“I think we should hope…” Sarada
Age: 10 months old
Breed: Bengal Cat
His Family: Young cat Milo lives with Sarada and Philip and is a much-loved companion to both of them. The couple got Milo when he was just a kitten and from a young age, they could see how adventurous and lively his character was.
The Problem: Poor Milo was found by a passerby after being hit by a car and brought home in a bad way, unable to use his back legs. The couple took Milo straight to the vet who referred them to Fitzpatricks. The x-ray pictures revealed that Milo had broken his back and dislocated his spine, and on examination by Professor Noel he was very painful and was having difficulty moving his hind limbs. If left untreated, the nerve damage could leave Milo paralysed and incontinent. Sarada and Philip had to make a difficult decision; to try and repair the fracture in the knowledge that the operation may not be successful, or say goodbye to their much-loved cat. But there was a glimmer of promise and the family hoped that, because he was a young cat, he would have a good chance at a successful recovery.
Treatment: Milo went straight into surgery and Noel discovered that the fracture was much more complex than the x-ray pictures and CT scan first indicated and he had a very challenging task to navigate the damage site to repair it. In order to release the compressed nerves, Noel needed to realign the fractured spine and check whether the nerves were injured beyond repair. He saw that the important nerves had been damaged, but were not severed, so he carried on trying to realign the vertebrae. Whilst attempting to realign the vertebrae Milo starts bleeding profusely from the surgical site, and so it’s a race against time to get the spine and fragments back in place and stop the bleeding. An assistant pushes Milo’s pelvis up from beneath the drapes allowing Noel to gently push the spine from above and get it back in position. Working quickly, Noel secures the vertebrae together with a temporary pin, but more fragments are still out of place which required further careful adjustments to finally release the nerves and stop the bleeding. With the fragmented vertebrae aligned, Noel anchors them together with thirteen pins. He covers the nerves with a special collagen membrane and pours cement over them to stabilise the repair.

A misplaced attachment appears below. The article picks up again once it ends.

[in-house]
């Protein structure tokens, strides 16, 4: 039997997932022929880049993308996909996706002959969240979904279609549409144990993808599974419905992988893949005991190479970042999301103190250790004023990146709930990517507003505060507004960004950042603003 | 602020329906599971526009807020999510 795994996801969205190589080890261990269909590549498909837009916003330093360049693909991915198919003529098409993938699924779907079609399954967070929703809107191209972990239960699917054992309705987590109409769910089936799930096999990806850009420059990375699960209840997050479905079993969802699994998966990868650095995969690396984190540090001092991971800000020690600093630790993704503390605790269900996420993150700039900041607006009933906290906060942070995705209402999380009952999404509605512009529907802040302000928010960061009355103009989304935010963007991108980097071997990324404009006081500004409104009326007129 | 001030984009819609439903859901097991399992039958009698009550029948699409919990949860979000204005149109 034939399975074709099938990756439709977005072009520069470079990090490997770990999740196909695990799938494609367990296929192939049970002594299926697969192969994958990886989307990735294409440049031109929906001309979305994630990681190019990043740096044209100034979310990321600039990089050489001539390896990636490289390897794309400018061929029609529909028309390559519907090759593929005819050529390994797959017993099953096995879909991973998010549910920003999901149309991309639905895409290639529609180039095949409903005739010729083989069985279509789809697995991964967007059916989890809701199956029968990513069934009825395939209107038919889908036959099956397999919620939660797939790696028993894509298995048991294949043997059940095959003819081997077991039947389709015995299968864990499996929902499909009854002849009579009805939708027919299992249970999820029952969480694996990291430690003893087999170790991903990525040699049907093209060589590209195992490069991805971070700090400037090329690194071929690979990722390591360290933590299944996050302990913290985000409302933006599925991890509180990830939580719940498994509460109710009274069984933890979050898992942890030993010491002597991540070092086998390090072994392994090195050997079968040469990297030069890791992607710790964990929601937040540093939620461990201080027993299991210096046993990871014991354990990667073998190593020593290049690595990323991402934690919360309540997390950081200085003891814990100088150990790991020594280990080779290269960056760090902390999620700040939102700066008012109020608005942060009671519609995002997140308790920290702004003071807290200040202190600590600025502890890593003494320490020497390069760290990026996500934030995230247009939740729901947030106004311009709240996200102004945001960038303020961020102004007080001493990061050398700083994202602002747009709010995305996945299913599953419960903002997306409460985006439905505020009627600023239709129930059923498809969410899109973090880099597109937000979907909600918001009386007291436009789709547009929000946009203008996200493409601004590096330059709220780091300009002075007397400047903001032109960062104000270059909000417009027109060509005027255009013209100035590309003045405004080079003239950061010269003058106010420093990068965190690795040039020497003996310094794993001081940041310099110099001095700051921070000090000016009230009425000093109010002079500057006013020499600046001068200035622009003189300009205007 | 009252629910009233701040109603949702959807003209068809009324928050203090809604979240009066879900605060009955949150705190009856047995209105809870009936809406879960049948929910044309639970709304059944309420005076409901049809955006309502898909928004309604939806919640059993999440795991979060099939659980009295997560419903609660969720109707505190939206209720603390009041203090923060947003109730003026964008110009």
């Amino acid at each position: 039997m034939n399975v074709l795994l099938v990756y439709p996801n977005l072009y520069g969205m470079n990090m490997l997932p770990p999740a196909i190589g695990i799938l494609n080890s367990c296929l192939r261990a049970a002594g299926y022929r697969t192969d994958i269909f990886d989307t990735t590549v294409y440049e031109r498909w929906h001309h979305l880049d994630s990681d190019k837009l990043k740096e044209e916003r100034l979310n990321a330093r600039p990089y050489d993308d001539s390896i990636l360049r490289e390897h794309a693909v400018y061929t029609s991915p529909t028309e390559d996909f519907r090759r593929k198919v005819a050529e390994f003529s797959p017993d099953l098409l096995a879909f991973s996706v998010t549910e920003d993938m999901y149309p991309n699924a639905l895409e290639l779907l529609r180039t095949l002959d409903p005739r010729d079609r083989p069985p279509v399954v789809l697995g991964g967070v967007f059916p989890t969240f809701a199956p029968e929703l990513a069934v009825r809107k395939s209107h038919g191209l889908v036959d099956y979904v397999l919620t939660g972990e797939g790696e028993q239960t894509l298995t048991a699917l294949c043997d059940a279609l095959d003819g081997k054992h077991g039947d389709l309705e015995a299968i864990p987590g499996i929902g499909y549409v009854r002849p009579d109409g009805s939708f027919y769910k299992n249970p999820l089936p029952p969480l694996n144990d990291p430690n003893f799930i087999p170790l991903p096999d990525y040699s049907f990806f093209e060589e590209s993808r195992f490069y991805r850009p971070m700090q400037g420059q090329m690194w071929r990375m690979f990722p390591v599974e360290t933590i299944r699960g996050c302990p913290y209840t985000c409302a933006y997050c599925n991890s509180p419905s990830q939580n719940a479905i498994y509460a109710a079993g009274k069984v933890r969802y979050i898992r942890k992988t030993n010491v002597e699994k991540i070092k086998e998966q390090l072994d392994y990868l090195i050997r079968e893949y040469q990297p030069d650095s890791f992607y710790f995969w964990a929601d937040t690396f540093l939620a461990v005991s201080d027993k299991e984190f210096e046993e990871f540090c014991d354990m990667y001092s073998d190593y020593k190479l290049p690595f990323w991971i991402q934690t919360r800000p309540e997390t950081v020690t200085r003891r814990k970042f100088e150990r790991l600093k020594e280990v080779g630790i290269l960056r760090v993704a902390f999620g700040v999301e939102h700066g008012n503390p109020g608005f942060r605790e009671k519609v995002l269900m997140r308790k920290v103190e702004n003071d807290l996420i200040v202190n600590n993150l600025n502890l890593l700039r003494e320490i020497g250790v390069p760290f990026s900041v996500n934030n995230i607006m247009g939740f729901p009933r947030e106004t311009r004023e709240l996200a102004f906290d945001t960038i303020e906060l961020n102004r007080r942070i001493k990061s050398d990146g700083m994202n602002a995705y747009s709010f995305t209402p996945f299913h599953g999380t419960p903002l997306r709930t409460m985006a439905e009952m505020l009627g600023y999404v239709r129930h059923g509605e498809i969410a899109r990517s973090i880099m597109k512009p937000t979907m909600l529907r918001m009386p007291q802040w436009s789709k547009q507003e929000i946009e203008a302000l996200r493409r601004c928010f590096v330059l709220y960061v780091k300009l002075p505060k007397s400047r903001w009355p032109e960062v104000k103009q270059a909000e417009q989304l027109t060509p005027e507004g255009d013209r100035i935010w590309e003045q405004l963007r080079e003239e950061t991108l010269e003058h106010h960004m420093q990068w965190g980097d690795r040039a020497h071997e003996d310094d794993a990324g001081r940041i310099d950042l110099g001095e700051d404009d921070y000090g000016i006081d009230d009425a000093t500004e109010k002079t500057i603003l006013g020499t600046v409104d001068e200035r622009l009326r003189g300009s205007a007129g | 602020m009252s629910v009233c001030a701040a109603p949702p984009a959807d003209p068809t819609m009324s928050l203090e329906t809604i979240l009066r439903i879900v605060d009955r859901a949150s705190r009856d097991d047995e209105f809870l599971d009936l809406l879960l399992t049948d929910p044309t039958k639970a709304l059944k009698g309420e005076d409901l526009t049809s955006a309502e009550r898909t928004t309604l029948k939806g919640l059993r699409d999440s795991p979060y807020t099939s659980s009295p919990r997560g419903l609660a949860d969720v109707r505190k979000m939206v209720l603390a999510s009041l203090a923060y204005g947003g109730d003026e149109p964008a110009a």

The next few days were crucial, as even with the repair, Noel was not sure whether Milo would restore the use of his bladder, but the initial signs were good, as he started to venture on his back legs once more.
Outcome: Two weeks later Milo has a breakthrough, and starts urinating on his own. With this important sign, a delighted Sarada and Philip were able to take him home. Milo was placed on a strict regime of limited exercise and intense rehabilitation until his spinal fracture healed. He had weekly hydrotherapy to build up the strength in his back legs.
Three months on from his near-fatal car accident, Milo was signed off by Noel and had made a full recovery. For such a young cat he showed an amazing amount of resilience. Sarada and Philip are delighted to have him home. He gives them endless amusement with his character and now they just to have to make sure he isn’t too adventurous!